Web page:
Love is a multi-coloured umbrella, offering a different view, each time you swing it around. Ahead of Valentine’s Day, Ambika Shaligram widens the scope of love and looks at it through the prism of mysticism, books and heritage
Just four days are left for you to announce the biggest life-altering truth of your life! You must have planned the works — roses, rings, chocolates and perhaps a bottle of wine, or is it champagne? Whilst you are buzzing around, the naysayers will be whispering, ‘Don’t fall prey to this... marketing blitzkreig’, ‘This is just one day tamasha’ or some such thing. We don’t intend to be a killjoy here. But we do want to widen the scope of ‘love’ and how it can be experienced. By reading romance books, for one. By understanding Tasawwuf or Sufism and treasuring the heritage that you were born with. And, deciphering that special ingredient which makes food so yummy.
LOVE ON INDIAN SHORE
Aha! You read romances?! The question mark and the exclamation mark are loaded with meaning. More than anything, they dumb down your literary taste and serve to emphasise ‘How old are you? Teenager?’ Such sundry remarks have often been tossed at people who rather bravely prefer to read books with titles like The Best Man (Kristan Higgins) Mail-order Bride (Debbie Macomber), Can’t Buy Me Love (Molly O’Keefe) in public.
No ‘serious’ author worth his salt would be caught dead writing for Mills & Boons (now Harlequin) romances or reading them! And, yet there is a readership for soppy, ‘happily-ever-afters’, and those Tall, Dark and Handsome men who have the women going weak at the knees. But, hey, times — they are a changing. Now, we have well-rounded stories of individuals, not sticking to time-tested formulas. And who better to tell us the changed trajectory of romance genre than Nikita Singh, who has written nine romances, including her latest, The Reason is You.
Ask her if it’s difficult to pen love stories and Singh replies, “It is difficult to write any novel. Out of my 12 books so far, apart from one non-fiction and two young adult books, the remaining nine have revolved around love stories. These books explore a variety of subjects and the atmosphere in each is very different. However, they share a common thread — all of them have an optimistic take on love. In the current climate in the world, it’s difficult to be hopeful about anything, especially love. I have done it. So I’d say it isn’t easy to write love stories.”
Singh read her first romance when she was 17 and picked books of Penny Jordan, Debbie Macomber and Susan Elizabeth Phillips from her parents’ bookshelves. Ask her if there are any personality traits associated with a romance writer, and the author replies, “Apart from the essential traits in any writer, like imagination, empathy and discipline, romance writers need a special brand of optimism. Of course, it can’t be too optimistic because seeing everything through rose-tinted glasses can get really tedious. But my characters, even when they are in despair, I make sure to include an underlying hopefulness, a fight for them. For that to happen in a book, even a realistic writer (like me) has to have an optimistic attitude towards life.”
Singh, who has written books like Everytime It Rains, Like A Love Song and The Promise, explains how the genre has undergone change with mainstream players now publishing romance titles. She says, “Books categorised as ‘romance’ by mainstream publishers now are more balanced. They are well rounded stories about individuals, who attempt more and achieve more. For example, you could categorise The Reason is You simply as romance. However, on further inspection, you’ll find that it is layered, talking about our attitude towards mental health and loss. It also talks about the constraints of traditional monogamous relationships and second chances. If you look beyond the central themes, and at the general atmosphere of the book, you’ll see references to society, careers, life in India, pop culture and such.”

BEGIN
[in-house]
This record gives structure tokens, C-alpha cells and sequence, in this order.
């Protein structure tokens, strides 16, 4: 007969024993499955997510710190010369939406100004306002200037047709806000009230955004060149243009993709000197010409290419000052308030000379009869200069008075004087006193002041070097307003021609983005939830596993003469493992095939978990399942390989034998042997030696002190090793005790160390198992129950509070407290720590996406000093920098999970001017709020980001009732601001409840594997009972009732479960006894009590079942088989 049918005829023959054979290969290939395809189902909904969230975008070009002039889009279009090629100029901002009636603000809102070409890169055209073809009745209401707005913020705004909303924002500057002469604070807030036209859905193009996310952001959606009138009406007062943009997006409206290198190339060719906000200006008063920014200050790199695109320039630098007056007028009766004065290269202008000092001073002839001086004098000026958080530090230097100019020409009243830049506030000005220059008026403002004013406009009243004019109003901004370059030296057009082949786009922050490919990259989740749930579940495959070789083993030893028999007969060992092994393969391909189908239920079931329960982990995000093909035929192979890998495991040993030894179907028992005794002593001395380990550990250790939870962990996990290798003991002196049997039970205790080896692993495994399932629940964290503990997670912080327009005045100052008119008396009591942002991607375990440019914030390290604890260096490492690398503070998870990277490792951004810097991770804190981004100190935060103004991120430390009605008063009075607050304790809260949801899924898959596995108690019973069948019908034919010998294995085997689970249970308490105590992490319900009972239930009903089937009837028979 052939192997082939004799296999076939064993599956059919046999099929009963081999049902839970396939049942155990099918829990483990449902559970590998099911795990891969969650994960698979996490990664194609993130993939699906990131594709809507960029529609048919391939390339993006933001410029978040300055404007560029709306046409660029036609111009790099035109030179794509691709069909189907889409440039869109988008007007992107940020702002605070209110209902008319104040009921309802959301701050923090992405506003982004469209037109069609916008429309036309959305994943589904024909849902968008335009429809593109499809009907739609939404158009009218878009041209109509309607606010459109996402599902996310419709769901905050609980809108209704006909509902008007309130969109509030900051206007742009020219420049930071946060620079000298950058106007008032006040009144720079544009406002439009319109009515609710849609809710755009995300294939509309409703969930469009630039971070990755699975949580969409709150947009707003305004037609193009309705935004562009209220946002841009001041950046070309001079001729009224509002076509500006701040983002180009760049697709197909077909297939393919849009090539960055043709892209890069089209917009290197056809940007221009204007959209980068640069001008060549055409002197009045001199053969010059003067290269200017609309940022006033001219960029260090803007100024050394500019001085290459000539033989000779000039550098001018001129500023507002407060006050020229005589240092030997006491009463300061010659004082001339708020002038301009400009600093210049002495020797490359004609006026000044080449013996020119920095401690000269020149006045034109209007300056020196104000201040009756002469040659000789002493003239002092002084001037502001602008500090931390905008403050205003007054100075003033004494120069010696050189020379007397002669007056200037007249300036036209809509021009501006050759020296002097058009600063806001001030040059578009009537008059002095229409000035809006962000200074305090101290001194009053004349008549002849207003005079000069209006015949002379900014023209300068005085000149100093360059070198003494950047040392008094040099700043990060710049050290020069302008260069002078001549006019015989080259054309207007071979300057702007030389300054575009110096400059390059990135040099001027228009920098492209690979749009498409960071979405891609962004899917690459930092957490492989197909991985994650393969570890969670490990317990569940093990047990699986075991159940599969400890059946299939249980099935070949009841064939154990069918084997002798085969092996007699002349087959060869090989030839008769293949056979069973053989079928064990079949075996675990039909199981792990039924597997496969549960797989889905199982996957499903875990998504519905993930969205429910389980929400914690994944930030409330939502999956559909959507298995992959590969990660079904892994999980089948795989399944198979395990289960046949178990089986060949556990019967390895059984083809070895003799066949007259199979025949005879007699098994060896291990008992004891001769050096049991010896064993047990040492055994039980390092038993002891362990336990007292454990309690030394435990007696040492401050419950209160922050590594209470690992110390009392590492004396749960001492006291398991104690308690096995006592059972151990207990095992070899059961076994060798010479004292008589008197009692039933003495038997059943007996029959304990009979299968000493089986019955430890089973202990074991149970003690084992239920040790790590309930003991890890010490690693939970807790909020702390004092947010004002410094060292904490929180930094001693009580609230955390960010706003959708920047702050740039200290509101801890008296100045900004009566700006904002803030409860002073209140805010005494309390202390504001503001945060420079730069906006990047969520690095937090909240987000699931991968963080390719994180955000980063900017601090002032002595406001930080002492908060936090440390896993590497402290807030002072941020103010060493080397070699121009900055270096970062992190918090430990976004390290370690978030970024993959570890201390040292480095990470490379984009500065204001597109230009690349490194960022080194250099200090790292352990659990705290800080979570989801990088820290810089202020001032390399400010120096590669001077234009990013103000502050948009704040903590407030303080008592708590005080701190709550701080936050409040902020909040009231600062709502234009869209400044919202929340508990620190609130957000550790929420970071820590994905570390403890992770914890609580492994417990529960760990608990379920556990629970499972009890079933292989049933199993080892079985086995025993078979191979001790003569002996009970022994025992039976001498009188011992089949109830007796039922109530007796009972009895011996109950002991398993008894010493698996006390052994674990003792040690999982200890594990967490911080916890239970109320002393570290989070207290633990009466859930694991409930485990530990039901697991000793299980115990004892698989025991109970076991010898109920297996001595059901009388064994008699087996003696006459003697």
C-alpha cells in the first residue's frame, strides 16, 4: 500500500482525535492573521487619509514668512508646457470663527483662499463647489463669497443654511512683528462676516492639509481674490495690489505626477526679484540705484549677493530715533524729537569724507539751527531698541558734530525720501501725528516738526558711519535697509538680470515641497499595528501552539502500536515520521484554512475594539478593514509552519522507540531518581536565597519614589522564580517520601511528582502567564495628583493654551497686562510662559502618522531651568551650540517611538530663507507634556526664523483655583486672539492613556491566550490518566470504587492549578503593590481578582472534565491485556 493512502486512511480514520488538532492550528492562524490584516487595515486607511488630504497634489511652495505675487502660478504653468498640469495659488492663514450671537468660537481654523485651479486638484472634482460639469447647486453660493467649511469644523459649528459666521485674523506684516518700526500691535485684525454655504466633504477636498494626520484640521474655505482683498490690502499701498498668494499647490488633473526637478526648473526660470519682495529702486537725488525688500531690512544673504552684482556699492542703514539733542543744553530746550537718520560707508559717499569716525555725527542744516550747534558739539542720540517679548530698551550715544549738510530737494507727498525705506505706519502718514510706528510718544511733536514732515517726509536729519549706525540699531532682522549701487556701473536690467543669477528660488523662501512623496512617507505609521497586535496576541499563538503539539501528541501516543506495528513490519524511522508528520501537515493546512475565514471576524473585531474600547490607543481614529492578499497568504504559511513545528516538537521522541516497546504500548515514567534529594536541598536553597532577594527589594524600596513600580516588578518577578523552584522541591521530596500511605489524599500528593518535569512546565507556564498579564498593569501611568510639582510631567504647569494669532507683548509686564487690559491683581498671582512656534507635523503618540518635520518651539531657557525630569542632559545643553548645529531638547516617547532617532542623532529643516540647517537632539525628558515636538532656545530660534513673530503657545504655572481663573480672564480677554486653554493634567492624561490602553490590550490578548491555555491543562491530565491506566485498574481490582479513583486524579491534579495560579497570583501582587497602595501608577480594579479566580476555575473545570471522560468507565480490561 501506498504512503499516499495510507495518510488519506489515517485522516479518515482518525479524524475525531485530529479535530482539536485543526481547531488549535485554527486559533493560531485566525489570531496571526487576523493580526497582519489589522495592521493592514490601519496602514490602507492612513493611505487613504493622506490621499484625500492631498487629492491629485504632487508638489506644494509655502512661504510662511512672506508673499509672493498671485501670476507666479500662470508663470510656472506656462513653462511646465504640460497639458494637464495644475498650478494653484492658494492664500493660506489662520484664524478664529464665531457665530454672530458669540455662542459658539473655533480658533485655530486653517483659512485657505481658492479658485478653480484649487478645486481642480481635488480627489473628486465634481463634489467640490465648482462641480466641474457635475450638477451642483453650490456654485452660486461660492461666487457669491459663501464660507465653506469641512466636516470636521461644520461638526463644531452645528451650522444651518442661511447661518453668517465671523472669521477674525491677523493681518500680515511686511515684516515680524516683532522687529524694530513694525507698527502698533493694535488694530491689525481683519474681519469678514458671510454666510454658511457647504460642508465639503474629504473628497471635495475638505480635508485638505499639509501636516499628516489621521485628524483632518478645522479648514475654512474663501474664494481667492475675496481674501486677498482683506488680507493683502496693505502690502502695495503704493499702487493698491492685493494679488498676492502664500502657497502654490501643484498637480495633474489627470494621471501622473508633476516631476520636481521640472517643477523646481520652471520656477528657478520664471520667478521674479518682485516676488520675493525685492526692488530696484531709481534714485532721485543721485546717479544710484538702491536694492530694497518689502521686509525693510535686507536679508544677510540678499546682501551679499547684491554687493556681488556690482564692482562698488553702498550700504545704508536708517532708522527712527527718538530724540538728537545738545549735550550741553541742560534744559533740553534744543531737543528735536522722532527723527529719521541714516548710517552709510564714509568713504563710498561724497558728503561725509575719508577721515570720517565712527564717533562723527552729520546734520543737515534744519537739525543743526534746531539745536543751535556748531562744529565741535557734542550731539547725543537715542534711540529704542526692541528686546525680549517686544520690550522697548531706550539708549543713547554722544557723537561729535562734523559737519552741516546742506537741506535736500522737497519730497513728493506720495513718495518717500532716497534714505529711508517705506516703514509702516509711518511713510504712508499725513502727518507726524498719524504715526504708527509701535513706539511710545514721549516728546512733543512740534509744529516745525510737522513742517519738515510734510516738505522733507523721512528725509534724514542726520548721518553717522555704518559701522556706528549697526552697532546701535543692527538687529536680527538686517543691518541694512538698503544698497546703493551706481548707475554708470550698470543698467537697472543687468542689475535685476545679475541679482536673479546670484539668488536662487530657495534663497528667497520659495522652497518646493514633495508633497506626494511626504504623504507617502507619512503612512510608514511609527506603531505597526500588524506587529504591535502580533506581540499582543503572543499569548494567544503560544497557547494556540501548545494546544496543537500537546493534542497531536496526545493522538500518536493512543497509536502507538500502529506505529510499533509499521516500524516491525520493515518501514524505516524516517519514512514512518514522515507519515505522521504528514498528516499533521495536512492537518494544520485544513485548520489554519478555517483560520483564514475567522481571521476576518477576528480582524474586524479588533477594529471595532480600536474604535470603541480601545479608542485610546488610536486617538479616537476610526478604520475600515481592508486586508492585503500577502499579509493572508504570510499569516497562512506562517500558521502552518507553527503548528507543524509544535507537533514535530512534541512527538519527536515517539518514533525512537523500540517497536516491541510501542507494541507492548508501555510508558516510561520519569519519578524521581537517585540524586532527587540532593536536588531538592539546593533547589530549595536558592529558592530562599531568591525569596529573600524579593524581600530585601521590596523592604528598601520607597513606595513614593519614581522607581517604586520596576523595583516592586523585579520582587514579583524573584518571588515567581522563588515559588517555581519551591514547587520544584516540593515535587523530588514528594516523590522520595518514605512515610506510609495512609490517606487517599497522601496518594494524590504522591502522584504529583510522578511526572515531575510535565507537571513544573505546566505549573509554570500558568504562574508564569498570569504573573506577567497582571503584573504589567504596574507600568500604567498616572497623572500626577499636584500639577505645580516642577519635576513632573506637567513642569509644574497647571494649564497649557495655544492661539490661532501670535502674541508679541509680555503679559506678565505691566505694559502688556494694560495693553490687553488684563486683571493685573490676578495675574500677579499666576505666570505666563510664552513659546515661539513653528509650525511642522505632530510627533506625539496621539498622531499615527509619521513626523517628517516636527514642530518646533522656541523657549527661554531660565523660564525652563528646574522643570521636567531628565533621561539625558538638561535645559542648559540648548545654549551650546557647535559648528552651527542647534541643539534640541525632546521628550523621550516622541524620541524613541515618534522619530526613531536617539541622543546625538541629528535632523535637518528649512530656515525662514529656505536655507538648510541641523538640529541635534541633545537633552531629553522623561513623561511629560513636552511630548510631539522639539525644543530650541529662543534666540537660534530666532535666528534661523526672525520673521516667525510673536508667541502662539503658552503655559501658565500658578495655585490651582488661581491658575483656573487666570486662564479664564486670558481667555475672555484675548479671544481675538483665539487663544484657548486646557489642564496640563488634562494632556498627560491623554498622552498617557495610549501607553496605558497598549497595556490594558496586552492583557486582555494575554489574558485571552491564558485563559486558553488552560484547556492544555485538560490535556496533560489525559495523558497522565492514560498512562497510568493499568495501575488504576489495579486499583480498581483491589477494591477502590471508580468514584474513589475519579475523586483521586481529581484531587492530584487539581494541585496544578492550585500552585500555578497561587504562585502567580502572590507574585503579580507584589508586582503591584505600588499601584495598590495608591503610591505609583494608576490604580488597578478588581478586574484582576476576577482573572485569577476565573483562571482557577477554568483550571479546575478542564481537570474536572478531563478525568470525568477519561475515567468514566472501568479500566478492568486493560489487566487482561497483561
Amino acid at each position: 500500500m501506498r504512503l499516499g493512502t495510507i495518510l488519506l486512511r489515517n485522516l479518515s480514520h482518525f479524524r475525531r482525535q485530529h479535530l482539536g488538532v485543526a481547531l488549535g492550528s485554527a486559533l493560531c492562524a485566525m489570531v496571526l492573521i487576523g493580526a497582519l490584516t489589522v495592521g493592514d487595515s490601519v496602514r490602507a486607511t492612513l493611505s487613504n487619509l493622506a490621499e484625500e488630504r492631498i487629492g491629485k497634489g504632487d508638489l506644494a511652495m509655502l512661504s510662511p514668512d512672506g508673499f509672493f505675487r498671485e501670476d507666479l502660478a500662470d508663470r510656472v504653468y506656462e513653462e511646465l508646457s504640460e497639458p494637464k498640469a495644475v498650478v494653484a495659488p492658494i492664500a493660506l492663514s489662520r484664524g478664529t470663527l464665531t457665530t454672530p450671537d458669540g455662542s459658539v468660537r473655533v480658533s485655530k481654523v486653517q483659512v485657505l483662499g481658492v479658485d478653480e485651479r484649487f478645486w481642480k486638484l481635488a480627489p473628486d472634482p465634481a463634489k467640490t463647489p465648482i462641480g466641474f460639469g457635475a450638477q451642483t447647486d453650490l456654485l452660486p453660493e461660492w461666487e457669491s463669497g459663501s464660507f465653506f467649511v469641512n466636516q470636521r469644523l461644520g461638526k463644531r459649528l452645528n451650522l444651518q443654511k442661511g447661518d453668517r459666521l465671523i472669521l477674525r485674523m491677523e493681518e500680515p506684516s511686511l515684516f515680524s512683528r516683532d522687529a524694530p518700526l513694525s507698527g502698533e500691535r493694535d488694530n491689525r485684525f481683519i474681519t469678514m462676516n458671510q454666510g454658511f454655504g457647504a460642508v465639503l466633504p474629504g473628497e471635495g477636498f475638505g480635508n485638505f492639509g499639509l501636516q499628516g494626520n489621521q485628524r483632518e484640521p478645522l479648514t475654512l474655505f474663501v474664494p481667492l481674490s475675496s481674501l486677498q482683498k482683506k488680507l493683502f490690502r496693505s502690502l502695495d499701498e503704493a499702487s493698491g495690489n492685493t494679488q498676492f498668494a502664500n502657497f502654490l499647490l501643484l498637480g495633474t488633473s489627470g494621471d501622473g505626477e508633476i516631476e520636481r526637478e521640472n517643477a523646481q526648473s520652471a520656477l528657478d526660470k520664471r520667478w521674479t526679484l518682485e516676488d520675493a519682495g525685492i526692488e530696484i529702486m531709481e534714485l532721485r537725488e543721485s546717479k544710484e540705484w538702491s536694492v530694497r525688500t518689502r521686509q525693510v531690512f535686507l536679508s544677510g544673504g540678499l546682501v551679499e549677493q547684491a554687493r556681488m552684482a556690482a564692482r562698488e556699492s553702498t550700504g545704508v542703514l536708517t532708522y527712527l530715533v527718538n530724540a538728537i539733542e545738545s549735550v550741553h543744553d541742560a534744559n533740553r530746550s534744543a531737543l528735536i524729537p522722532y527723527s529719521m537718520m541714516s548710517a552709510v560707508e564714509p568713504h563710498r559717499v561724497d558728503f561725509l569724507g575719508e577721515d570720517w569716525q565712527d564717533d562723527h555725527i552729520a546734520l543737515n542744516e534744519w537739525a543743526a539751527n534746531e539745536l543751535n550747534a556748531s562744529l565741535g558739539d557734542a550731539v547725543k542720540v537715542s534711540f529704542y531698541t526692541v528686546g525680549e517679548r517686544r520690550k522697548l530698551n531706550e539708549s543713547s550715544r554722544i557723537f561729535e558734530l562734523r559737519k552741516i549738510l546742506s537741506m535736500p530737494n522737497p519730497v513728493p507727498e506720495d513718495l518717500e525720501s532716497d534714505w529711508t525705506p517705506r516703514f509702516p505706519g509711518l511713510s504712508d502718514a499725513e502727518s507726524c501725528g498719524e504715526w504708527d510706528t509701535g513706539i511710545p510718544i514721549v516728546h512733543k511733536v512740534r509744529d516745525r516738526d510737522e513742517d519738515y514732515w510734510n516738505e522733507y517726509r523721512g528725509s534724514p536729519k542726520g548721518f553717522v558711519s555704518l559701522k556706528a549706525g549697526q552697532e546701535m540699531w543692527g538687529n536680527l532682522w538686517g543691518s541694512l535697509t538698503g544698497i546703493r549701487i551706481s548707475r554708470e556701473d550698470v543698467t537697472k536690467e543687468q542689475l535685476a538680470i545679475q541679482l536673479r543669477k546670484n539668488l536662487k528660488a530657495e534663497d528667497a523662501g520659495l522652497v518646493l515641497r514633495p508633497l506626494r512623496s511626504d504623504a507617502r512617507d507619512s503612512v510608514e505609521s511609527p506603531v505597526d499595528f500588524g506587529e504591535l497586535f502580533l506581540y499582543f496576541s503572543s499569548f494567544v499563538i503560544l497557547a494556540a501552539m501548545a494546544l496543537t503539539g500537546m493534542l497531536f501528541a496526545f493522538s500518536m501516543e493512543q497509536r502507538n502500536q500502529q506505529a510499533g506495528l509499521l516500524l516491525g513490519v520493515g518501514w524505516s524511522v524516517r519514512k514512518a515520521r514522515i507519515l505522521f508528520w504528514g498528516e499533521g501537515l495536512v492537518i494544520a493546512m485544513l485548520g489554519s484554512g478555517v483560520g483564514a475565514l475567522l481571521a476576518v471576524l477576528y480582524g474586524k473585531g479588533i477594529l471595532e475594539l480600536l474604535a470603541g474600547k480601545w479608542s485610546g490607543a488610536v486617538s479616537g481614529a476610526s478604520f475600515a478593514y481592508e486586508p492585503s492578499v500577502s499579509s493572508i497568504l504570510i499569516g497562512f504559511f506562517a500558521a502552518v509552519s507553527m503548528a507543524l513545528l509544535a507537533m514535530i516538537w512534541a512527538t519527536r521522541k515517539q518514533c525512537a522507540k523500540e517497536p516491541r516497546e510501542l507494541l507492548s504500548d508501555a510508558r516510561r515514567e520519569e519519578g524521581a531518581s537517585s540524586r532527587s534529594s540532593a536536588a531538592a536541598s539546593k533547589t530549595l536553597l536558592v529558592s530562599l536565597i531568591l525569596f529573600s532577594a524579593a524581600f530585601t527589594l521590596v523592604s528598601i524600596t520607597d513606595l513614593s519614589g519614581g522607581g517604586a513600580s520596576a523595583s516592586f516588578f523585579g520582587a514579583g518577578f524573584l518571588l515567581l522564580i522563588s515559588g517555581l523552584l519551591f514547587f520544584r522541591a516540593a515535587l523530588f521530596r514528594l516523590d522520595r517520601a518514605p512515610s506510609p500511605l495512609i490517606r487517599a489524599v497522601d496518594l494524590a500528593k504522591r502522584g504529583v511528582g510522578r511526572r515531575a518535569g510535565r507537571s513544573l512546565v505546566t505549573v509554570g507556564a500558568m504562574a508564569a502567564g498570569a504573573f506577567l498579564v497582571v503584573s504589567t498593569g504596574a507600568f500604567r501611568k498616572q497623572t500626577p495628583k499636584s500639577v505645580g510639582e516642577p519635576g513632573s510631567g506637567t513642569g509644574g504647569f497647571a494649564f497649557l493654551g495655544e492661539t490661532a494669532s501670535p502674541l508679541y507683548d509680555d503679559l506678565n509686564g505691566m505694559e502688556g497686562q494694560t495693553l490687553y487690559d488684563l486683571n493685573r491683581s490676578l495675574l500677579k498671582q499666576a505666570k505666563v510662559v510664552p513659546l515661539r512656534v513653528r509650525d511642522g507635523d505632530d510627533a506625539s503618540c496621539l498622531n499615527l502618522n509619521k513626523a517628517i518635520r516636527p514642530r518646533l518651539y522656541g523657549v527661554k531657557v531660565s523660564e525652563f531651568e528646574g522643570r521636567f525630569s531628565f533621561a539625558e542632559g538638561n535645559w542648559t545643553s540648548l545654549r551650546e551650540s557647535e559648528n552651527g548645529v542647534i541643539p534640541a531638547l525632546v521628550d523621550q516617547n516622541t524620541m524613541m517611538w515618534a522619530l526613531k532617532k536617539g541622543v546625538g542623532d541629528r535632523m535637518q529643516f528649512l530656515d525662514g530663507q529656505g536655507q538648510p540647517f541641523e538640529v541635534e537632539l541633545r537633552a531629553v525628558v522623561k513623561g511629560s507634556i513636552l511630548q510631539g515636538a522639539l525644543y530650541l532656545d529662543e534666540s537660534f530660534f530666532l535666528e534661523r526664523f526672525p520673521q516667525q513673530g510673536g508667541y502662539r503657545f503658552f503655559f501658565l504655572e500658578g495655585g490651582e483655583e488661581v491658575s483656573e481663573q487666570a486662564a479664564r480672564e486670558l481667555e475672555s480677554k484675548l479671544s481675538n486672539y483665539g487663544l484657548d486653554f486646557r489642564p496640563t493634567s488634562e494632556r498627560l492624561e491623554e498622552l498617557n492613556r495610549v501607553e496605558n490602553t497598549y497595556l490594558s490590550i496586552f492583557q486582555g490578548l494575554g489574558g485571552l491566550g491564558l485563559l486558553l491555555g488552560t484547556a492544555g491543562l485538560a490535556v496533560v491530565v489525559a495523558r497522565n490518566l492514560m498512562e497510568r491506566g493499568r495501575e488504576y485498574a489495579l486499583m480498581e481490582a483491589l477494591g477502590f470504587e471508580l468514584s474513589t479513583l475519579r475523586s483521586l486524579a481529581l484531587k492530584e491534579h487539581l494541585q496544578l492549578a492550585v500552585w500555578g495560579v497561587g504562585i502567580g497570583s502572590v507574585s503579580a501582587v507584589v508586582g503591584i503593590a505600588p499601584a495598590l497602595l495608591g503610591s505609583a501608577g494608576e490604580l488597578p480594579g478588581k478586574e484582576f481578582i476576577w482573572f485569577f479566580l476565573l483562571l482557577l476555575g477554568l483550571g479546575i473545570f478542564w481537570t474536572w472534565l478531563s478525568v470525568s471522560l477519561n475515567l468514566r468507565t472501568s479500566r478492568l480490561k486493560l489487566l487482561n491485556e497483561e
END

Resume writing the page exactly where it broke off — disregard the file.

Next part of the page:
THE SECRET INGREDIENT
Quiz any chef about what makes their food so special and they toss up the answer ‘Love’. Those who cook meals, sometimes twice or thrice a day, swear by this. Your mom’s trained culinary skills is just a part of the process. It’s her love, affection and concern for your well-being that helps her rustle up delicious, finger-licking fare.
Meghana Desai, a homemaker and part-time chocolatier, says, “It is love for your family, nothing else. I have always loved cooking and would always try out something new in the kitchen. I still do. But that alone won’t make me a great cook. You care for your kids, husband, you want to make something special, take into account their culinary palate, and that shows up in my cooking.”
Would she be talking this if she was working and also had to raise two daughters and cook all three meals? “Yes, I would,” she says. “I would never feel trapped in the kitchen because I love being there. It’s just an extension of my personality. But, yes, I do manage my time well. I guess, I would do that as a working professional balancing my home life too. For my convenience, I have drawn a weekly time-table. I cook the dishes that I have chalk-marked, taking into account my schedule, my family’s tastes etc.”
Desai, who has been cooking for two decades now, started making handcrafted chocolates on a whim. “One of my friends had learnt the art and she said, ‘Let’s try’. I agreed because I have learnt cooking by trial and error. We made chocolates, sent out a few batches to friends. They liked them. We got a few orders and then the business grew by word-of-mouth,” she says, adding, “It has been six years since we started making chocolates.”
“We don’t sell chocolates at any store. Rather, it’s a home-run business, allowing us to invest enough time and creativity in making the gourmet chocolates in several varieties like soft centred, tender and so on. For small orders, we can supply at a short notice. For bulk orders, we need about 15 days or so. We have realised that honest feedback works and we rely on our friends for that,” she says.
Discussions about heritage in its tangible and intangible forms sound very daunting, almost like a relic, stuffed away in the cupboard to be forgotten. But, try as we may, we are a part of many types of heritage — the way we live, speak, eat or read has been contributed by our parents, grandparents and the geographical and historical location of where we stay or work in. So we have to love and cherish it. And, helping us identify and instilling a sense of pride is INTACH — Indian National Trust for Art and Cultural Heritage, a membership-based organisation.